Dozens of sinkholes, some up to 12 feet deep, are dotting the landscape in the small southeastern Missouri city of Caruthersville, forcing road detours, swallowing sections of people's yards and leaving city leaders scrambling to make repairs.
Months of flooding along the Mississippi River are to blame for the problems in the city of 6,000 people, which was "built on a swamp," according to Mayor Sue Grantham. The nearly four dozen sinkholes have caused an estimated $4.5 million in damage, and things may get worse.
"It's probably going to continue and we may find more," Grantham said Friday.
The holes range wildly in size, but the largest are up to 10 feet (3 meters) wide and up to 12 feet (3.7 meters) deep, Grantham estimated.
Federal and state money will help with about 90 percent of the repair costs, but the city, which is near the Tennessee border and in one of Missouri's poorest counties, will be hard-pressed to cover its approximately $450,000 share.
"We're looking for help from other places as well," Grantham said.
So far, no verified damage has been confirmed at homes or businesses, though holes are showing up in yards.
Homeowner Melvin Pipkins is convinced his house sits atop an emerging sinkhole. The home is surrounded by sinkholes in the yard, and Pipkins told KFVS-TV that that his new kitchen floor is coming apart at the seams and feels "soft."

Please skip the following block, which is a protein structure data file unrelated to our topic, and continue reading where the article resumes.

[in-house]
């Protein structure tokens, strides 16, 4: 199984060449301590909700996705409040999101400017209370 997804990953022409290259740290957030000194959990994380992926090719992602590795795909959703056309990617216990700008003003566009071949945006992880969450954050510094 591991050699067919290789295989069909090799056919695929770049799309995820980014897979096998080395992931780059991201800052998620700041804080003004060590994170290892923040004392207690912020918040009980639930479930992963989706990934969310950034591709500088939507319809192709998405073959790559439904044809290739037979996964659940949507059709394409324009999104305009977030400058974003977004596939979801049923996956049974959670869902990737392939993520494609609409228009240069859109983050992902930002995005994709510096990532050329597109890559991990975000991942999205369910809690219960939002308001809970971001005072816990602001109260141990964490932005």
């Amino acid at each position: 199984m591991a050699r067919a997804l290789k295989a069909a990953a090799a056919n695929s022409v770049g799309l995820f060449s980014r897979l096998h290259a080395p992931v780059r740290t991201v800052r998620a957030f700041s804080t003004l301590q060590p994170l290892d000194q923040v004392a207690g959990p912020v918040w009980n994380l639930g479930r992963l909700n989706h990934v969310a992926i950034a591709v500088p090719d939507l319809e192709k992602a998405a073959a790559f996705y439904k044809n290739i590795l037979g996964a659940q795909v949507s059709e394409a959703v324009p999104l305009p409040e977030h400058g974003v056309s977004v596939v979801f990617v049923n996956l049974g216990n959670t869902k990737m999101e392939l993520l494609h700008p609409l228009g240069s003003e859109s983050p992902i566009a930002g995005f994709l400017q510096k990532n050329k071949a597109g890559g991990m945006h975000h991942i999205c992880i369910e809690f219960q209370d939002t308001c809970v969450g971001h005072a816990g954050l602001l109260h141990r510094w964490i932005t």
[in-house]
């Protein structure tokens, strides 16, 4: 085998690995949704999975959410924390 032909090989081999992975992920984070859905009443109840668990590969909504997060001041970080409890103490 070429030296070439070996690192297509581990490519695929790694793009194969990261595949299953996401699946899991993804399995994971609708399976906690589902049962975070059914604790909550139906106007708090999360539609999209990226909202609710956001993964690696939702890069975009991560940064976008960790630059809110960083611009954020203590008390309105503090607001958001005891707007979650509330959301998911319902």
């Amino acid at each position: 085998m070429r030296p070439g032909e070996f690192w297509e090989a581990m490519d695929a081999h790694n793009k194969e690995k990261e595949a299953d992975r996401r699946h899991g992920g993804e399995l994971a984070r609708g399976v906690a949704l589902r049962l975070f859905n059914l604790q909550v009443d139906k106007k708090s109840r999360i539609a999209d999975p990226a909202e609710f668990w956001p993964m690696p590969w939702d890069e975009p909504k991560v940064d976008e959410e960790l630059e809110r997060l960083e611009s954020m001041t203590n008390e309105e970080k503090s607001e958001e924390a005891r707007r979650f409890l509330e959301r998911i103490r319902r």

At another home, a woman walking on her brick patio could feel the ground sinking beneath her feet, Grantham said.
Several streets have been affected, including Ward Avenue, one of the busiest in town. Barricades surround a sinkhole on Ward Avenue that isn't far from the police station.
Caruthersville sits deep within the region known as the Missouri Bootheel, where the terrain is flat delta.
"We were built on a swamp so we have a lot of sandy soil," Grantham said. "So it'll move on you."
The problem was worsened by the months of severe flooding along the Mississippi River earlier this year, which left the ground saturated and soggy. Even now, at a time of year when the river traditionally runs low, the Mississippi is just a foot below flood stage in Caruthersville.
The city is especially vulnerable because the river makes a meandering turn around the town that essentially circles it on three sides.
Pemiscot County received a disaster declaration, which opened the way for federal and state help to pay for some repairs. Officials with the Federal Emergency Management Agency have been assessing the damage, FEMA spokeswoman Crystal Payton said. Some state funds may also be available.
City leaders expect to learn in about a month how much federal and state money they'll get.